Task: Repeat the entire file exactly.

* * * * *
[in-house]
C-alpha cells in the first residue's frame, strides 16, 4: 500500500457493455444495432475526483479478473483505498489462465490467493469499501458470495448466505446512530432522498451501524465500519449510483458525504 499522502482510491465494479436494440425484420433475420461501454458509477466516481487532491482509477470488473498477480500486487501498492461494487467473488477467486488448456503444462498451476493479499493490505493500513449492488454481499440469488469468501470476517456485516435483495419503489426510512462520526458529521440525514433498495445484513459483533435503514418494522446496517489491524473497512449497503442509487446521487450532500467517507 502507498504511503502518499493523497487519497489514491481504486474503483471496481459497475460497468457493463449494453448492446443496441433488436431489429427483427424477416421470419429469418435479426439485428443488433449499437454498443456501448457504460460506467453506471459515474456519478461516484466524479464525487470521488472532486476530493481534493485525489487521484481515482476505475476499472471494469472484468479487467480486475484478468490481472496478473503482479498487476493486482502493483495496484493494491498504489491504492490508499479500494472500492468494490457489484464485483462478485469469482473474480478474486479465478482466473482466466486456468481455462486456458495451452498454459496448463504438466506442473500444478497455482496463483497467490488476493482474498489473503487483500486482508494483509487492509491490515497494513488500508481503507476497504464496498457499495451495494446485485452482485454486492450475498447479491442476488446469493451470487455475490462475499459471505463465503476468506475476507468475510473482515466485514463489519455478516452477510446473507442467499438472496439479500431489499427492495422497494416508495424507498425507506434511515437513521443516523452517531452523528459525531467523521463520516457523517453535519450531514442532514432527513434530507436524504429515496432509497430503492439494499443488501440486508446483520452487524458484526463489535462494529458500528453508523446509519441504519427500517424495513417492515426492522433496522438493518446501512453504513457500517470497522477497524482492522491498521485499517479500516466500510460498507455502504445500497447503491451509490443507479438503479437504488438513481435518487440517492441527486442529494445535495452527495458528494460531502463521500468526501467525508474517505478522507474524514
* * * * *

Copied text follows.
[in-house]
C-alpha cells in the first residue's frame, strides 16, 4: 500500500457493455444495432475526483479478473483505498489462465490467493469499501458470495448466505446512530432522498451501524465500519449510483458525504 499522502482510491465494479436494440425484420433475420461501454458509477466516481487532491482509477470488473498477480500486487501498492461494487467473488477467486488448456503444462498451476493479499493490505493500513449492488454481499440469488469468501470476517456485516435483495419503489426510512462520526458529521440525514433498495445484513459483533435503514418494522446496517489491524473497512449497503442509487446521487450532500467517507 502507498504511503502518499493523497487519497489514491481504486474503483471496481459497475460497468457493463449494453448492446443496441433488436431489429427483427424477416421470419429469418435479426439485428443488433449499437454498443456501448457504460460506467453506471459515474456519478461516484466524479464525487470521488472532486476530493481534493485525489487521484481515482476505475476499472471494469472484468479487467480486475484478468490481472496478473503482479498487476493486482502493483495496484493494491498504489491504492490508499479500494472500492468494490457489484464485483462478485469469482473474480478474486479465478482466473482466466486456468481455462486456458495451452498454459496448463504438466506442473500444478497455482496463483497467490488476493482474498489473503487483500486482508494483509487492509491490515497494513488500508481503507476497504464496498457499495451495494446485485452482485454486492450475498447479491442476488446469493451470487455475490462475499459471505463465503476468506475476507468475510473482515466485514463489519455478516452477510446473507442467499438472496439479500431489499427492495422497494416508495424507498425507506434511515437513521443516523452517531452523528459525531467523521463520516457523517453535519450531514442532514432527513434530507436524504429515496432509497430503492439494499443488501440486508446483520452487524458484526463489535462494529458500528453508523446509519441504519427500517424495513417492515426492522433496522438493518446501512453504513457500517470497522477497524482492522491498521485499517479500516466500510460498507455502504445500497447503491451509490443507479438503479437504488438513481435518487440517492441527486442529494445535495452527495458528494460531502463521500468526501467525508474517505478522507474524514